3 ═ Certain types of employees are excluded from these requirements. See sec. 410(b)(3)(A), (C).


Respondent argues that the corporation was the proper entity to have claimed the deduction, if at all, and not petitioners. Petitioners' claiming the deduction instead of the corporation is not what causes the deficiency, however. See sec. 1366(a). Respondent argues, further, that the deduction is improper because no SEP contribution was made for the only other employee of the corporation, Mrs. Brown. The contribution does not meet the requirements of section 408(k)(2), according to respondent.

Petitioners argued at trial that they have been caught by a mere "technicality". The Court disagrees with petitioners' contention that the failure of the corporation to contribute to an IRA in favor of an employee, Mrs. Brown, was a mere technicality. The requirement, aimed at fairness and equitable treatment for employees, is one of the few basic provisions of the SEP regime.

Even if the provision could fairly be characterized as a "technicality", it is one that was brought to the attention of the president of the corporation, Mr. Brown, more than once in the agreement. Mr. Brown, as president, signed and agreed to the provisions contained in the agreement, including the requirement that each employee receive from the corporation a contribution to his or her IRA.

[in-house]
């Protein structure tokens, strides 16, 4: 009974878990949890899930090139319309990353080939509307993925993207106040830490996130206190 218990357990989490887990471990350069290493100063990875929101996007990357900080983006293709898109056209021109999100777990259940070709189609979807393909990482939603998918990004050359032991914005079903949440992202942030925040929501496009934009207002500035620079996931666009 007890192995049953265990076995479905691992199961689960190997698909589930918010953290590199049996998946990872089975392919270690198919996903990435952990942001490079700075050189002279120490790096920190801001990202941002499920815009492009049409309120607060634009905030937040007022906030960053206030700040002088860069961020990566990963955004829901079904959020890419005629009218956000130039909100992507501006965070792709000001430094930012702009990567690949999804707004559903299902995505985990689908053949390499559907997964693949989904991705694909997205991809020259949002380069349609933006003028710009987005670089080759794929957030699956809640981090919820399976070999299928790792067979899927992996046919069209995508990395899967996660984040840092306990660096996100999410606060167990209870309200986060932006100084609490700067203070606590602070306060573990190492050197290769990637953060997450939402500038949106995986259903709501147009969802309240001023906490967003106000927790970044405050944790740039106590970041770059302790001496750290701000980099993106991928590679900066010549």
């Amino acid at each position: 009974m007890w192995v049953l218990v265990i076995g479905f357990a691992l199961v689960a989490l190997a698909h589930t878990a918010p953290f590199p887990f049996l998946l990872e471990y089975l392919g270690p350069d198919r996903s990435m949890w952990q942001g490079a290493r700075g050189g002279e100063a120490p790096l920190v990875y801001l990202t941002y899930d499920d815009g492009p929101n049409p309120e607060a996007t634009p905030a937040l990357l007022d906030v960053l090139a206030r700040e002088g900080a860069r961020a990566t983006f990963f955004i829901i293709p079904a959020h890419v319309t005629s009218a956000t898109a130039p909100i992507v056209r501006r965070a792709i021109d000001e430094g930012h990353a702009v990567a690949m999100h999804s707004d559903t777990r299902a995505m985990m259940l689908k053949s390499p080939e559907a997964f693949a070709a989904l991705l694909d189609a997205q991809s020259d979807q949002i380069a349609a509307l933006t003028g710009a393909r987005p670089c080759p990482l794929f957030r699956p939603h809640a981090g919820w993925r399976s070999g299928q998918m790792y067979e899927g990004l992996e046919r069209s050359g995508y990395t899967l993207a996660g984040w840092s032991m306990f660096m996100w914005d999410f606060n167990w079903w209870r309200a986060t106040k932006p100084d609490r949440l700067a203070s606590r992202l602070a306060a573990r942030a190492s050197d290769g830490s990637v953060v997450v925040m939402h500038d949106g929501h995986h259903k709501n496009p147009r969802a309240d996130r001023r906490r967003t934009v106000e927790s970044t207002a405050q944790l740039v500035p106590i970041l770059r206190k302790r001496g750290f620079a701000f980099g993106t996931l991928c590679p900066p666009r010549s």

Petitioners' contention in their petition is that the section 318 rules of attribution treat the contribution to Mr. Brown's IRA as a contribution to Mrs. Brown's IRA. The problem with this position is that section 318, Constructive Ownership of Stock, as the title implies, addresses stock ownership, not IRA or SEP contributions. For example, an individual shall be considered as owning the stock owned, directly or indirectly, by or for his spouse. Sec. 318(a)(1)(A)(i). In addition, section 318 applies to "those provisions of this subchapter to which the rules contained in this section are expressly made applicable". Sec. 318(a). Section 318(b) lists the "provisions to which the rules contained in subsection (a) apply". Section 408 is not one of the provisions listed in section 318(b) and is not in the same subchapter of the Code as section 318.

For the reasons stated, respondent's determination is sustained.

To reflect the foregoing,

Decision will be entered for respondent.